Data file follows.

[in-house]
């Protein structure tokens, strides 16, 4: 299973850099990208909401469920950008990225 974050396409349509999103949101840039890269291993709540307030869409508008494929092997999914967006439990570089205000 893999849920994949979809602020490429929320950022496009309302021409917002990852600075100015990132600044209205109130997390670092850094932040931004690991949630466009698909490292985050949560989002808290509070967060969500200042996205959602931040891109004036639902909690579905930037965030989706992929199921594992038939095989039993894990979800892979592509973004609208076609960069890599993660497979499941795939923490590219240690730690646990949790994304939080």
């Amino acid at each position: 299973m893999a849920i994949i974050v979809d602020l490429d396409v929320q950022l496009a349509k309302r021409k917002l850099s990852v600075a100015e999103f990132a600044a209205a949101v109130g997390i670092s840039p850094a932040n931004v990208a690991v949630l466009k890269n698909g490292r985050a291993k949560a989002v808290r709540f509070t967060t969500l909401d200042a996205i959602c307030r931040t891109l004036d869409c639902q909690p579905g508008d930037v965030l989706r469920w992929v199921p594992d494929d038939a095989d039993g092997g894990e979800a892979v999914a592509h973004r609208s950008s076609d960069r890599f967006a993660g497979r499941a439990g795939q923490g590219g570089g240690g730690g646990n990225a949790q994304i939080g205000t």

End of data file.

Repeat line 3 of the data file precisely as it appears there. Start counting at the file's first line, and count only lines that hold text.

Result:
């Amino acid at each position: 299973m893999a849920i994949i974050v979809d602020l490429d396409v929320q950022l496009a349509k309302r021409k917002l850099s990852v600075a100015e999103f990132a600044a209205a949101v109130g997390i670092s840039p850094a932040n931004v990208a690991v949630l466009k890269n698909g490292r985050a291993k949560a989002v808290r709540f509070t967060t969500l909401d200042a996205i959602c307030r931040t891109l004036d869409c639902q909690p579905g508008d930037v965030l989706r469920w992929v199921p594992d494929d038939a095989d039993g092997g894990e979800a892979v999914a592509h973004r609208s950008s076609d960069r890599f967006a993660g497979r499941a439990g795939q923490g590219g570089g240690g730690g646990n990225a949790q994304i939080g205000t």